The new director of the Missouri Department of Conservation is Tom Draper. Truthfully, he has been the boss there for quite some time. To explain that, I had an interview with the latest director Robert Zeihmer, just a couple of years ago in his office in Jefferson City and Draper sat beside him as if he were there to see to it that Zeihmer answered any questions as Draper wanted them answered. Several times he interrupted to answer the questions I had on his own, without letting Zeihmer say a word.
Once, I asked Ziehmer if he approved of the situation down in Douglas County where a dying man had willed two hundred acres of land to the MDC. Just after the man died the department sent in their surveyor and attempted to rearrange the boundary so that it would take about 25 or 30 acres from three neighboring landowners without ever notifying them.
This involved cutting trees from neighbors land, setting a new boundary and posting signs telling the real owners of the land to stay off the land they had owned for decades. The landowners had to pay lawyers quite a lot of money and go through a long legal battle just to get back that land. In that interview I asked Zeihmer why they had done such a thing. Draper looked at him as if to say, “keep quiet” and then he answered with something that sounded as if he had written it down and memorized it.
“The people of Missouri expect us to accumulate and expand land for them to hunt, or hike or otherwise enjoy,” he said.
My next question was, “Do you think the people of Missouri collectively would approve of what you did there next to land a dying man gave you, a man who had long known and respected his neighbors. If all Missouri citizens knew all about it, would the majority be happy with what you have done?” There was no answer, and Draper asked if there was anything else I wanted to know, as if he was in charge of the interview rather than Ziehmer.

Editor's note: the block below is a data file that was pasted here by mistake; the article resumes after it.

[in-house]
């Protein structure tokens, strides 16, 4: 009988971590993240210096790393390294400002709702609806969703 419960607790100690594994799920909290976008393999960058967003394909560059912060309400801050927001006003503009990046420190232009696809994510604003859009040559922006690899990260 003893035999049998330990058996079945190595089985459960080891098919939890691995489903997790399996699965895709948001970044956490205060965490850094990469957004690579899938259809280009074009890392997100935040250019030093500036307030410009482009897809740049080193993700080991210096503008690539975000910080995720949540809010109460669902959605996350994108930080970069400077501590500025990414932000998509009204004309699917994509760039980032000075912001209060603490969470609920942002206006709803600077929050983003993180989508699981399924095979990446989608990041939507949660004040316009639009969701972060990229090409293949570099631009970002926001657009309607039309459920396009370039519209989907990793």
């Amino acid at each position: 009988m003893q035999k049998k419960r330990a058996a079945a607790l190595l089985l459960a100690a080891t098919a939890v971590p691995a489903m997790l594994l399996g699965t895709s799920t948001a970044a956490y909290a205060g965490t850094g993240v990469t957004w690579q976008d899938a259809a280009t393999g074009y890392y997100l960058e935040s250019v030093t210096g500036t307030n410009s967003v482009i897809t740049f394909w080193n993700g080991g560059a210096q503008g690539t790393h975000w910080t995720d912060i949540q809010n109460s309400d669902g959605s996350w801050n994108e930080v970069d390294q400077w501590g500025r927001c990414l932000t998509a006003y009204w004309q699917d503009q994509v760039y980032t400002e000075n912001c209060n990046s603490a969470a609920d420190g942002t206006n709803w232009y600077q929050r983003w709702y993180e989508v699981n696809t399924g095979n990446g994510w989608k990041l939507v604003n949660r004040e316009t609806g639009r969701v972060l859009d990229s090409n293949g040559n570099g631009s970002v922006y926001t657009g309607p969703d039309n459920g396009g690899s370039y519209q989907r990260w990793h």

There was another question… The MDC had paid, up front, $145,000 to a man who was a close friend of the previous director, John Hoskins, for a book he was to write about Missouri rivers – a book never produced. The Missouri Auditor’s office had come out with criticism of the payout, and Ziehmer looked at Draper for approval, then replied… “That was something Hoskins did for a friend of his as they both retired together, and we had no part in it, no knowledge of it until it was done.”
I had an interview with MDC enforcement chief Larry Yamnitz a year or so before when Draper was there, and I felt as if Yamnitz had to be aware that his answers were approved by Draper. Again, he even interrupted at times to answer questions I had asked of that Department Chief.
So now he is the Director, and I assume that trees of any value on MDC managed public land will continue to fall to contract loggers. I am sure the upland habitat on others will continue to be obliterated in order to turn that land over to large scale tenant farmers who can only profit when the amounts of acreage planted in crops is considerable. It has happened for years, and few Missourians know about it.
That day in Jefferson City, I asked about some wildlife areas in the Sedalia area about which outdoor writer Gerald Scott had written columns, disturbed about fence rows and habitat being bulldozed, resulting in loss of quail and rabbits and song birds. Again Draper answered… “We have met with Scott and his questions have been addressed to his satisfaction.” That was it, end of conversation.
The editor of the largest newspaper I write for will not allow this column to appear. Nothing critical of the MDC has appeared there for many years. I have talked with her about it and she states that my writings about the MDC are merely opinions which are “unsubstantiated”. But finally she has agreed to come and spend a day with me, in which I want to show her the evidence of what I have written, allow her to talk in person with ex-agents, and people whom the MDC has unjustly targeted.